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Judith Ellis Headshot

Understanding Racism

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The burden of the minority to explain to the majority the system under which power has been exercised to denigrate, humiliate and confiscate their very right to exist alongside others equally is most certainly not merely a thing of the past. While we have advanced in many ways, if we consider our justice system, prison system, educational system, and work environments, despite a black president -- as if his presence alone can change centuries of institutionalized racism or the hearts of many -- it will become evident that we still have a long ways yet to go.

Since the Zimmerman verdict, I have been trying to explain to mostly white Facebook friends that racism is not simply about calling someone out of their name or speaking despairingly about another. That is prejudice, something that we all need to work through. Racism is a systemic and systematic structure of oppression upon a race by another that provides privilege exercised through means of power. Where this does not exist, neither does racism to alter the means by which the race of one holds unjust privilege over another.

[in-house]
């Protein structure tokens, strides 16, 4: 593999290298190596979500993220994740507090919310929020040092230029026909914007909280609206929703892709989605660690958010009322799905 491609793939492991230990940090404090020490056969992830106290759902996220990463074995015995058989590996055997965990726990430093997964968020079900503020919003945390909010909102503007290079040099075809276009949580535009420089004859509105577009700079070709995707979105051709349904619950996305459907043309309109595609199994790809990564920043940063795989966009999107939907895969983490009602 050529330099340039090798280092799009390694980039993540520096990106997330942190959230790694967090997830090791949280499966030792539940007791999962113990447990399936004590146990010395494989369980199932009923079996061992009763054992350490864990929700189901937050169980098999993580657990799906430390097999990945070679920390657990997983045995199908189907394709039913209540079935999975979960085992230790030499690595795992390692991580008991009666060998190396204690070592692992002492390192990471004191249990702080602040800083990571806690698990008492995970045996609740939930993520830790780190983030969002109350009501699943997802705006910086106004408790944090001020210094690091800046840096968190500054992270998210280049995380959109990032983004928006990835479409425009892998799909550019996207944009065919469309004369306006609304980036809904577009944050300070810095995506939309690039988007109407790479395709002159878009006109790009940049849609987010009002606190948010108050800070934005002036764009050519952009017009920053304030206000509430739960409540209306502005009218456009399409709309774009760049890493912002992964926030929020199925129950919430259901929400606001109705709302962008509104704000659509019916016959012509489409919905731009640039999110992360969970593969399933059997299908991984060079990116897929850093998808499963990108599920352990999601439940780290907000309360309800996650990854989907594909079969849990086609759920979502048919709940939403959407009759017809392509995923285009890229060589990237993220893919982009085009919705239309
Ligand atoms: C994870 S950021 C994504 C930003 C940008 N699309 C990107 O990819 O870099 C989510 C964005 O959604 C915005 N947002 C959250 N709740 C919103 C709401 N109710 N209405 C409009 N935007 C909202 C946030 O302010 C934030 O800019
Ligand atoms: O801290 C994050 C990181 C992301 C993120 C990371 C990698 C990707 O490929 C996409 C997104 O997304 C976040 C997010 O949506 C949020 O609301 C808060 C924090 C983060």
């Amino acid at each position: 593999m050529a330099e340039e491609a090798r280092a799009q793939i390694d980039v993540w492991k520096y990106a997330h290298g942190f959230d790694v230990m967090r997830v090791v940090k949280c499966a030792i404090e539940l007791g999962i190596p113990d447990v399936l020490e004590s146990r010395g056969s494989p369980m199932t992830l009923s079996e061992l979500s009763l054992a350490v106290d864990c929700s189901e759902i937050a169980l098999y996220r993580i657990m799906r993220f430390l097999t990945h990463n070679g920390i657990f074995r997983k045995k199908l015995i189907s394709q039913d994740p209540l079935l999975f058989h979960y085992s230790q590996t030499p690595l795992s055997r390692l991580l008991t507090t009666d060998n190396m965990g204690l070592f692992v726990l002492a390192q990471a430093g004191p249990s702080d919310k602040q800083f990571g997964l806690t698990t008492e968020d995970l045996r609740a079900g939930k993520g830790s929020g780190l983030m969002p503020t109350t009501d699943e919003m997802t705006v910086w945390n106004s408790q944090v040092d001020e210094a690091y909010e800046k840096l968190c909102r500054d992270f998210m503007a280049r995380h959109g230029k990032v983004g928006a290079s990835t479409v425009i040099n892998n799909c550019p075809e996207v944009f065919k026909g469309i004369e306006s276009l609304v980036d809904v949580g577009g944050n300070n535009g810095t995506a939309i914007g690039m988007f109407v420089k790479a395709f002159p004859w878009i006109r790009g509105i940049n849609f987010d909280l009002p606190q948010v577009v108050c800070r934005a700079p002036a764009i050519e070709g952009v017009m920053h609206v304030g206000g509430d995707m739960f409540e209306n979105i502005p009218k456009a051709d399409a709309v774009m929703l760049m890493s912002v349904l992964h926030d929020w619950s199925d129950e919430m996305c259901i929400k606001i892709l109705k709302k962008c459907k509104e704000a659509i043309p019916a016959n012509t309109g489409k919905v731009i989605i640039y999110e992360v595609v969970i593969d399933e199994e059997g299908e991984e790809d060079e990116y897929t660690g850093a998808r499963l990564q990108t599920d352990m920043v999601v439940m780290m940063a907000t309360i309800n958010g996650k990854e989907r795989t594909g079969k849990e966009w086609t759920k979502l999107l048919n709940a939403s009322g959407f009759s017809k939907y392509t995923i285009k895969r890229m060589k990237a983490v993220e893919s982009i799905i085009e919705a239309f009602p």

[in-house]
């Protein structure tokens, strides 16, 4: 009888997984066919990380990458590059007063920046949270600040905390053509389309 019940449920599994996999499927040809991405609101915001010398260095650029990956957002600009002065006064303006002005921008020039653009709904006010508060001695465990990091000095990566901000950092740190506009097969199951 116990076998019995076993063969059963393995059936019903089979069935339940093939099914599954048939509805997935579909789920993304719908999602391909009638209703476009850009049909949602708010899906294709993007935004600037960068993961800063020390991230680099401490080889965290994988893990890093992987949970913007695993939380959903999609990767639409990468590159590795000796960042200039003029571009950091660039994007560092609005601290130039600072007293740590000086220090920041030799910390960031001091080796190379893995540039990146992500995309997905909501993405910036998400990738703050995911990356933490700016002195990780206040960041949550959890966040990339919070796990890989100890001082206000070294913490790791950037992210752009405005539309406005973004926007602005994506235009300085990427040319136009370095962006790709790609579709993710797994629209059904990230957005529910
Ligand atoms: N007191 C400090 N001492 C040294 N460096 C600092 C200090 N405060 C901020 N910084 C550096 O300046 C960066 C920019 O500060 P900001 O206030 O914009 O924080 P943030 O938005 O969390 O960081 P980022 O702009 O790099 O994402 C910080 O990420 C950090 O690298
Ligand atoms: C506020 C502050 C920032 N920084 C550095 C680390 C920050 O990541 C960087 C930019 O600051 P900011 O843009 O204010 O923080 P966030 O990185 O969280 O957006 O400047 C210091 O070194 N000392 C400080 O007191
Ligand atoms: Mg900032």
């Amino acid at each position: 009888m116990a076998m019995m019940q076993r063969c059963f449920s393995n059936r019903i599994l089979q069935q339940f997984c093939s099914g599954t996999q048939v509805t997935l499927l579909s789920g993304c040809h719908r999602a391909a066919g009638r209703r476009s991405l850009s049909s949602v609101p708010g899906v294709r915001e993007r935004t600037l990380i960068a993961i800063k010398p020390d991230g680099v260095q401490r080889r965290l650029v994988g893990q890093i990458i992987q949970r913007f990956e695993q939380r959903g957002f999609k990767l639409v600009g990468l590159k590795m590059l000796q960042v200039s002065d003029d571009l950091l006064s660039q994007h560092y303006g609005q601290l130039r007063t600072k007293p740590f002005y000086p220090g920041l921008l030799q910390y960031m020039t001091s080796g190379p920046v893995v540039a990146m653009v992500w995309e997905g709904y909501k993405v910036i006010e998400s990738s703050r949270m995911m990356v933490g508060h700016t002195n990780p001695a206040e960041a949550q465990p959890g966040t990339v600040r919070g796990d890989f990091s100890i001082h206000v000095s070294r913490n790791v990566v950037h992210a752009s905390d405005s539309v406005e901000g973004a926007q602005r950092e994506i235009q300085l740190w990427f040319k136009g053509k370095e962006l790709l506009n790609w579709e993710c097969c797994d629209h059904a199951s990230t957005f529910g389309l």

A white Facebook friend wrote this post yesterday evening that she is "sick of racists of all colors and creeds" to which another sought to bolster with this definition:

racism [rey-siz-uhm]

noun

1. a belief or doctrine that inherent differences among the various human races determine cultural or individual achievement, usually involving the idea that one's own race is superior and has the right to rule others.

2. a policy, system of government, etc., based upon or fostering such a doctrine; discrimination.

3. hatred or intolerance of another race or other races.

The definition was followed up with this comment: "Based on the third definition, anyone can experience racism." My response: "Based on the third definition, the person who experiences 'racism' should simply exclaim, 'sticks and stone may break my bones, but names will never hurt me.'" If calling me a nigger was not institutionalized systemically and systematically in ways that disavowed my humanity, the name nigger itself would have been meaningless and powerless to harm me.